A high school named for Confederate general and slave owner Robert E. Lee will be renamed to honor civil rights icon and former congressman John Lewis. The school's new name will go into effect for the upcoming school year, the Fairfax County School Board announced on Thursday.
The board has been working on changing the name of Robert E. Lee High School since the end of June. Over the past month, they have received public comments from students, staff and the community on possible names for the school.
"It was important for us to be mindful of these comments and to select a name that reflected the diversity and multiculturalism that currently exists at the school and in our community," school board chair Ricardy Anderson said in a press release. "Rep. Lewis was a champion of the Civil Rights movement, and our Board strongly believes this is an appropriate tribute to an individual who is a true American hero. We will also honor his life's work by continuing to promote equity, justice, tolerance and service in the work that we do."
Board member Tamara Derenak Kaufax said in a statement that Lee's name "is forever connected to the Confederacy."
"Confederate values are ones that do not align with our community," Kaufax said. "Our schools must be places where all students, staff, and members of the community feel safe and supported. I believe that John Lewis' extraordinary life and advocacy for racial justice will serve as an inspiration to our students and community for generations to come."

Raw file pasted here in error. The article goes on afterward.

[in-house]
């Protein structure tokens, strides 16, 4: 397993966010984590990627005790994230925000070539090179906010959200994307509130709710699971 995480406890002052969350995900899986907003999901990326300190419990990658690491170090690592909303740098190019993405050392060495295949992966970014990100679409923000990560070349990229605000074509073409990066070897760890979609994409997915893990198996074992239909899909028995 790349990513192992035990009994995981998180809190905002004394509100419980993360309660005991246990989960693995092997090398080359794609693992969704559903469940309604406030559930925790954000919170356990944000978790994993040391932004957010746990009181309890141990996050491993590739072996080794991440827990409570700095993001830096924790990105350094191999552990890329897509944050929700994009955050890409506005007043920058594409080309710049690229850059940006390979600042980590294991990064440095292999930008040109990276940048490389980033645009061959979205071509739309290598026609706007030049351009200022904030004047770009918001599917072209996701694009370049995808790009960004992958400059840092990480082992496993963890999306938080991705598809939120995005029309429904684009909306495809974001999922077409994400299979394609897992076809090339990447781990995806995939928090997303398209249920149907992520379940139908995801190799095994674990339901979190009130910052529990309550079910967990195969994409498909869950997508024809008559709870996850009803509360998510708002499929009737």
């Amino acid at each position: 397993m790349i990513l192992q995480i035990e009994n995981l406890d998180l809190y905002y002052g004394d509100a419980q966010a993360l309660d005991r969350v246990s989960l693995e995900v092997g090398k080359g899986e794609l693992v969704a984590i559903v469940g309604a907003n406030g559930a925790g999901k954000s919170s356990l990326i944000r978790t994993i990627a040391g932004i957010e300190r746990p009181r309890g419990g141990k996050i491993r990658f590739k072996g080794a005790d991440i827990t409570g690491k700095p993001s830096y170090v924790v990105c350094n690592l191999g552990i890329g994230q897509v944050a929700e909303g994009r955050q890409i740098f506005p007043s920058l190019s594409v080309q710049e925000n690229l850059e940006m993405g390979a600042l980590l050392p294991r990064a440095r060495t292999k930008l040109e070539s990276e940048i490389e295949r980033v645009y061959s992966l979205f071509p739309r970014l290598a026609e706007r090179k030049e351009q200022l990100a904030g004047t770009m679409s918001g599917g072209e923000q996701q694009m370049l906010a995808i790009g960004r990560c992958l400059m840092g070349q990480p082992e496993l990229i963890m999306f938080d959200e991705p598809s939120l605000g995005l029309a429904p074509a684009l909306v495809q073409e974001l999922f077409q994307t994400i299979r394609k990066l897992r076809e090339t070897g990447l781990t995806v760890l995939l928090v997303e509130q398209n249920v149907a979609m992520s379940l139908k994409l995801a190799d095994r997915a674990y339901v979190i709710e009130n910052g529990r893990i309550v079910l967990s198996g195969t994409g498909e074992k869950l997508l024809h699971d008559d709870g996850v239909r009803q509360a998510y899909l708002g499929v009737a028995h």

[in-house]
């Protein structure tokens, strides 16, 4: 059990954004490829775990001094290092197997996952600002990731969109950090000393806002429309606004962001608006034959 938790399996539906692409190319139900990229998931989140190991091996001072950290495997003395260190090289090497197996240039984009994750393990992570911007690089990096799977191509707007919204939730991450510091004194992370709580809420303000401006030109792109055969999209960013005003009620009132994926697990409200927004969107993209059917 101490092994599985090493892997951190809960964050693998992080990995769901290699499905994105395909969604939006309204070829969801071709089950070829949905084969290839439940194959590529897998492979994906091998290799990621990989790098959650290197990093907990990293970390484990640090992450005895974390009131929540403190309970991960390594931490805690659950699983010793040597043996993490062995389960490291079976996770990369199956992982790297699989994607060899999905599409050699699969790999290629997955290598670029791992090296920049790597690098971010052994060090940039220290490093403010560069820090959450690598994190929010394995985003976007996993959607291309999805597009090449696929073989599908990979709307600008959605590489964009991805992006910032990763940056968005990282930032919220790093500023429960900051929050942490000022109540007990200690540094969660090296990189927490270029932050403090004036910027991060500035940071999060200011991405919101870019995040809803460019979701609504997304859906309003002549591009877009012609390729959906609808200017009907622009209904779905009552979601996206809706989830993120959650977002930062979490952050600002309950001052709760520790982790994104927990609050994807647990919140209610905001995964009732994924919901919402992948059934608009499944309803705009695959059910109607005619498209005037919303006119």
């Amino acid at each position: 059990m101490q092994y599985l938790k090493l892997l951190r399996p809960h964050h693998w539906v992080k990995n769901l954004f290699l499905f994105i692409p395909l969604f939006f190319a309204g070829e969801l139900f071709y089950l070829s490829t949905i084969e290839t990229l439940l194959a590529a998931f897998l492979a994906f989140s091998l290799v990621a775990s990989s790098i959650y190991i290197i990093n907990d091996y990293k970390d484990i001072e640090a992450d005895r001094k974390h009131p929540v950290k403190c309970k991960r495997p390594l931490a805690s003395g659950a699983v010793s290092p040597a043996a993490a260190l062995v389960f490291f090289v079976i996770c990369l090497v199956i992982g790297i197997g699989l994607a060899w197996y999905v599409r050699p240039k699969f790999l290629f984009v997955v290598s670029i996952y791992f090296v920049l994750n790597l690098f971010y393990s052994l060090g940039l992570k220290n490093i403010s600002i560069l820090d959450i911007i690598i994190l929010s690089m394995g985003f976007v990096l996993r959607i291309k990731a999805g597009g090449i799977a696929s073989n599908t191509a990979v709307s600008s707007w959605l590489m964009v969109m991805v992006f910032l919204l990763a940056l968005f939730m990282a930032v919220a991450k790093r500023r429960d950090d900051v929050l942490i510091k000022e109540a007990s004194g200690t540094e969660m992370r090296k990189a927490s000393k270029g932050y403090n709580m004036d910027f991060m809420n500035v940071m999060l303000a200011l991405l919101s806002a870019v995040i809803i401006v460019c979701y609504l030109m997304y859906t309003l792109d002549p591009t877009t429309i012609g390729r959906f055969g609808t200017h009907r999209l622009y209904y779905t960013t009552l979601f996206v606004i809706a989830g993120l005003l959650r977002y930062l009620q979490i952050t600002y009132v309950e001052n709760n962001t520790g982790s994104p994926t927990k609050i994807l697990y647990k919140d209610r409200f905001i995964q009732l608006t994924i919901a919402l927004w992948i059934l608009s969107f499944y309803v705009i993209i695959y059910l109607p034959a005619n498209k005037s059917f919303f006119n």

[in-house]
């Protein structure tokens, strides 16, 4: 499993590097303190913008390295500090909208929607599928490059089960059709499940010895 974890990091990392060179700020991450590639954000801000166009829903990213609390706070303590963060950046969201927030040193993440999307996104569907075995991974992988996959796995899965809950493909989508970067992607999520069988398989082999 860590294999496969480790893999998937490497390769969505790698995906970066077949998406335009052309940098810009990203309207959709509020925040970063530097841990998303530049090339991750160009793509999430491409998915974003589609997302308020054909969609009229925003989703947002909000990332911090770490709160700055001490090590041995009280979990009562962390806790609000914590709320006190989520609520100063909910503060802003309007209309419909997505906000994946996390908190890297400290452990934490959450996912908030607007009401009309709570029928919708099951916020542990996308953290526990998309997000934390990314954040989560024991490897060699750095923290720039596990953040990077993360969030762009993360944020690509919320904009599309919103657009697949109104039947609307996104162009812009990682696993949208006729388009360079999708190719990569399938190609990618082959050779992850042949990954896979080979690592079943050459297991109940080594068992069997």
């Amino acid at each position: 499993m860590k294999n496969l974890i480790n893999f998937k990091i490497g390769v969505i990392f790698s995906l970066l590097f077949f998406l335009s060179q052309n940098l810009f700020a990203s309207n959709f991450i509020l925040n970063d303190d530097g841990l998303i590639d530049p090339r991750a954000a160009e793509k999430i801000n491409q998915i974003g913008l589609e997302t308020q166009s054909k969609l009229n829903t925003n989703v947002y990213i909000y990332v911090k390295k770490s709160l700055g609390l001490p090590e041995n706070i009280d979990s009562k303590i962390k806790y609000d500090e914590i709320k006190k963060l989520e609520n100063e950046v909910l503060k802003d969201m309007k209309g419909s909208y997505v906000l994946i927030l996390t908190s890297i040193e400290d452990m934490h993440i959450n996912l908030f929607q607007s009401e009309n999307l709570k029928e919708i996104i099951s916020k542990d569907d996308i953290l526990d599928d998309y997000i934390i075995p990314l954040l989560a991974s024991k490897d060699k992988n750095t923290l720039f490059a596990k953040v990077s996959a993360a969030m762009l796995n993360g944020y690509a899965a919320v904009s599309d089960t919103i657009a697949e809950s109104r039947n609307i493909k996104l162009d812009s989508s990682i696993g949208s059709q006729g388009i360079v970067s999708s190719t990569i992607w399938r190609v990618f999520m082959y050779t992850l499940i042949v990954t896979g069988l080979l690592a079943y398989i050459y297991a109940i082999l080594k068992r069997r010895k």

The vote to change the name to John R. Lewis High School was unanimous, CBS affiliate WTVR reports, and many board members cheered when the vote was announced.
Sean Perryman, president of Fairfax County NAACP, posted on Facebook that when he brought up the issue of the school's name last year, he "was explicitly told we would never get Lee out of this community."
"We did it," Perryman wrote. "I began an advocacy campaign that many doubted. But now, in 2020, Fairfax County NAACP can count ridding the community of that racist name and honoring one of the bravest Americans in history as one of our many victories. ...Never underestimate the power of organizing."
During the June hearing on whether to rename the school, rising high school senior Kimberly Boateng told WTVR that "The name is, in all honesty, an embarrassment to the many students that attend Lee High School."
"It's an 80% minority population that goes to that school every day," Boateng said. "The choice is obvious to me."
Former Georgia Representativedied on July 17 at 80 years old. The civil rights icon who helped organize the 1963 March on Washington and led the march to Selma that resulted in Bloody Sunday had been battling stage 4 pancreatic cancer since December.